Technological change and measures to improve transport efficiency through privatization, restructuring and downsizing is likely to generate labor redundancies which, in the short-term may create new concentrated pockets of unemployed workers. The trend toward increasing private sector participation and commercialization has highlighted the central role of eliminating excess staff in allowing an enterprise to become efficient. Project conditionality now deals with this issue directly.

    Labor redundancy in public sector transportation enterprises is frequently a very serious and costly problem. Its treatment is frequently controversial from the social welfare standpoint and costly politically. However, it is critical to develop labor redundancy schemes which mitigate the effects of redundancy, for the benefit of displaced workers and getting support for privatization schemes from the society at large. Labor redundancy schemes may consist of providing adequate training, re-employment opportunities and severance financing arrangements. Want to know more about different types of labor redundancy schemes? See Viewpoint No. 174, Sunita Kikeri.

    In most road sector projects, the problem of labor redundancy might arise while restructuring road agencies. This is normally handled by tackling the problem in stages. The usual first step is to offer older staff incentives to retire early. The second step is to identify all the commercial activities within the road agency and to move them into units that can be spun off as separate commercial enterprises (for example, traffic data, civil works design, manufacture of road signs, materials testing).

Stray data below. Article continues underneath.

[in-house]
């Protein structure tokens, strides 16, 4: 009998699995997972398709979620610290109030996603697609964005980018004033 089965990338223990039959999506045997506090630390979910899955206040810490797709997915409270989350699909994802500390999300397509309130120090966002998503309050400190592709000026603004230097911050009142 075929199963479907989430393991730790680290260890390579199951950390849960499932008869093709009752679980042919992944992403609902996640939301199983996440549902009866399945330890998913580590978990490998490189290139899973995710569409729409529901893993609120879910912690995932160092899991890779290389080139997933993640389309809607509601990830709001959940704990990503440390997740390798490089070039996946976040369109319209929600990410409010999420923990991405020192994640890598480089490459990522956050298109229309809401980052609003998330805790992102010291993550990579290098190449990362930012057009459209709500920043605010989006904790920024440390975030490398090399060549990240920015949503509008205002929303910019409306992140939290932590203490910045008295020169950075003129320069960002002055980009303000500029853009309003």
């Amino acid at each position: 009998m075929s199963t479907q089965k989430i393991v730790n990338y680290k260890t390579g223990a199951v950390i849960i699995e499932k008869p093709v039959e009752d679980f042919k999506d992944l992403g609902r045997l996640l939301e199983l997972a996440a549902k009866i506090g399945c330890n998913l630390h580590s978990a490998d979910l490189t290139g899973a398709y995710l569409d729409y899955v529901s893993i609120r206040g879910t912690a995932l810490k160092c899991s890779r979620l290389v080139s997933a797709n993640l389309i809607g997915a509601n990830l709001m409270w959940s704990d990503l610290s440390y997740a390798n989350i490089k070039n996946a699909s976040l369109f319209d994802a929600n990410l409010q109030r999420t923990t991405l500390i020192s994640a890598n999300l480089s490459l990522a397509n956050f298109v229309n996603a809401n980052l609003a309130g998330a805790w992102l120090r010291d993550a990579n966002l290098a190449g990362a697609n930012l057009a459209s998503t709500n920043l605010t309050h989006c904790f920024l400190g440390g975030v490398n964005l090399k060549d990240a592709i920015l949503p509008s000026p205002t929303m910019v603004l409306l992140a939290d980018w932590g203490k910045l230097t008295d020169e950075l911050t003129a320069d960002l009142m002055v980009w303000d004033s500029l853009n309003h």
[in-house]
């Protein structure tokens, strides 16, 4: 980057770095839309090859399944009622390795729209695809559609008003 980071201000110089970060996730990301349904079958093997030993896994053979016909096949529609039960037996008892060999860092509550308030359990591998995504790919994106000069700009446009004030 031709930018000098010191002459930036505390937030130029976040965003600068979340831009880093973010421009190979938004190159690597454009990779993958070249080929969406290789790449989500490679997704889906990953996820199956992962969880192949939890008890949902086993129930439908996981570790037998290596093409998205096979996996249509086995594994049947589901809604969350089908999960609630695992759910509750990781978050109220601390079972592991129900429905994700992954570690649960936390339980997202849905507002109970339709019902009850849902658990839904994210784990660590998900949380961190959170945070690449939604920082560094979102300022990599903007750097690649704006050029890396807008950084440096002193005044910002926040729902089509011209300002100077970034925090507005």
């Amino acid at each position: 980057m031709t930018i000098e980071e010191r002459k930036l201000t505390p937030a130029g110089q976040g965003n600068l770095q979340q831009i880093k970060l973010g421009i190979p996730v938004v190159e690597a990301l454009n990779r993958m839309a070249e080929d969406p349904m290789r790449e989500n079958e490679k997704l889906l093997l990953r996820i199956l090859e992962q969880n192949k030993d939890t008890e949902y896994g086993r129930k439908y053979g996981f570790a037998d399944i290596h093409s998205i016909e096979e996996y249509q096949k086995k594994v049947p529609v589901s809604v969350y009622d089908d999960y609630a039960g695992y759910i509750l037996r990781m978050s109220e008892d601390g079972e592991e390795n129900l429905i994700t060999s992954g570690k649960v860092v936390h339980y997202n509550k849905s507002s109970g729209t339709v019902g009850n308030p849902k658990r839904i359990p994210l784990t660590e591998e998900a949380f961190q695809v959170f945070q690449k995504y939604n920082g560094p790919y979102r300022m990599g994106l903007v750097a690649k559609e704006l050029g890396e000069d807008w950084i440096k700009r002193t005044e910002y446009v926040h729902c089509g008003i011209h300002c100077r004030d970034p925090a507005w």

The road agency may also help in-house laborers to convert into small scale contractors. Assistance normally takes the form of training, providing credit to purchase standard sets of equipment and offering of initial trial contracts. A good example is the Ghana Highway authority, which managed to reduce its staff from 8,400 to 4,700 primarily by converting them into petty contractors.

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Selected References

Gannon, Colin and Liu Zhi. Poverty and Transport. 1997. TWU-23 Discussion Paper. World Bank.

Thampil, Pankaj, Thampil. 1991. Designing Low-cost Rural Transport Components to Reach the Poor. TWU Infrastructure Note RD-3. World Bank.

Guitink, Paul, Susanne Holste, Jerry Lebo. 1994. Non-motorized Transport: Confronting Poverty through Affordable Mobility. Infrastructure Note UT-4. World Bank.

Stock, Elisabeth. 1996. Developing Successful Labor-Based Contractor Programs: Lessons from Ghana. Infrastructure Note RD-21. World Bank.

Kikeri, Sunita. 1999. Labor Redundancies and Privatization: What should governments do? Private Sector Viewpoint Note 174. World Bank.

Malmberg Calvo, Christina. 1994. A Case Study on Intermediate Means of Transport: Bicycles and Rural Women in Uganda. SSATP Working Paper No. 12. World Bank.

Malmberg Calvo, Christina. 1996. Promoting Intermediate Means of Transport. SSATP Working Paper No. 20. World Bank.

Stock, Elisabeth A. and Jan de Veen. 1996. Expanding Labor-based Methods for Road Works in Africa. SSATP Working Paper No. 22. World Bank.

Barwell, Ian. 1996. Transport and the Village. World Bank Discussion Paper 344.

1996. Best Practices in Labor-based Construction in the Road Sector. Africa Region Findings 10. World Bank.